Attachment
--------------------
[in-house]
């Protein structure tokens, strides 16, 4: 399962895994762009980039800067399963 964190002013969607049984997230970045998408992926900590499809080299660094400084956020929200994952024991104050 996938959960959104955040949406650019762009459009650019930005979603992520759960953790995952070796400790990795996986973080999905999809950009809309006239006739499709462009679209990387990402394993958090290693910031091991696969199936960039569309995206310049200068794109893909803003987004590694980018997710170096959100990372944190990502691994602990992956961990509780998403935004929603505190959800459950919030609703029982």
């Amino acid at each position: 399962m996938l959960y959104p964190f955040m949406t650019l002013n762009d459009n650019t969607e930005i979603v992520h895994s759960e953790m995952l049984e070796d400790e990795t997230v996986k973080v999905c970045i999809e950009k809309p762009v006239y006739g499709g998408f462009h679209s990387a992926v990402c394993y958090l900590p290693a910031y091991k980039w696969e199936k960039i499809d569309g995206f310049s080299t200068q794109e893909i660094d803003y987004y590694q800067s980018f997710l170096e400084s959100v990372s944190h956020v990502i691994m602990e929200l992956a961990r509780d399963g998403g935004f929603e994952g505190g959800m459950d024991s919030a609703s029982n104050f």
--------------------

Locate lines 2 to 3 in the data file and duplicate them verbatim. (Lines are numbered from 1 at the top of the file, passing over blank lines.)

């Protein structure tokens, strides 16, 4: 399962895994762009980039800067399963 964190002013969607049984997230970045998408992926900590499809080299660094400084956020929200994952024991104050 996938959960959104955040949406650019762009459009650019930005979603992520759960953790995952070796400790990795996986973080999905999809950009809309006239006739499709462009679209990387990402394993958090290693910031091991696969199936960039569309995206310049200068794109893909803003987004590694980018997710170096959100990372944190990502691994602990992956961990509780998403935004929603505190959800459950919030609703029982």
């Amino acid at each position: 399962m996938l959960y959104p964190f955040m949406t650019l002013n762009d459009n650019t969607e930005i979603v992520h895994s759960e953790m995952l049984e070796d400790e990795t997230v996986k973080v999905c970045i999809e950009k809309p762009v006239y006739g499709g998408f462009h679209s990387a992926v990402c394993y958090l900590p290693a910031y091991k980039w696969e199936k960039i499809d569309g995206f310049s080299t200068q794109e893909i660094d803003y987004y590694q800067s980018f997710l170096e400084s959100v990372s944190h956020v990502i691994m602990e929200l992956a961990r509780d399963g998403g935004f929603e994952g505190g959800m459950d024991s919030a609703s029982n104050f």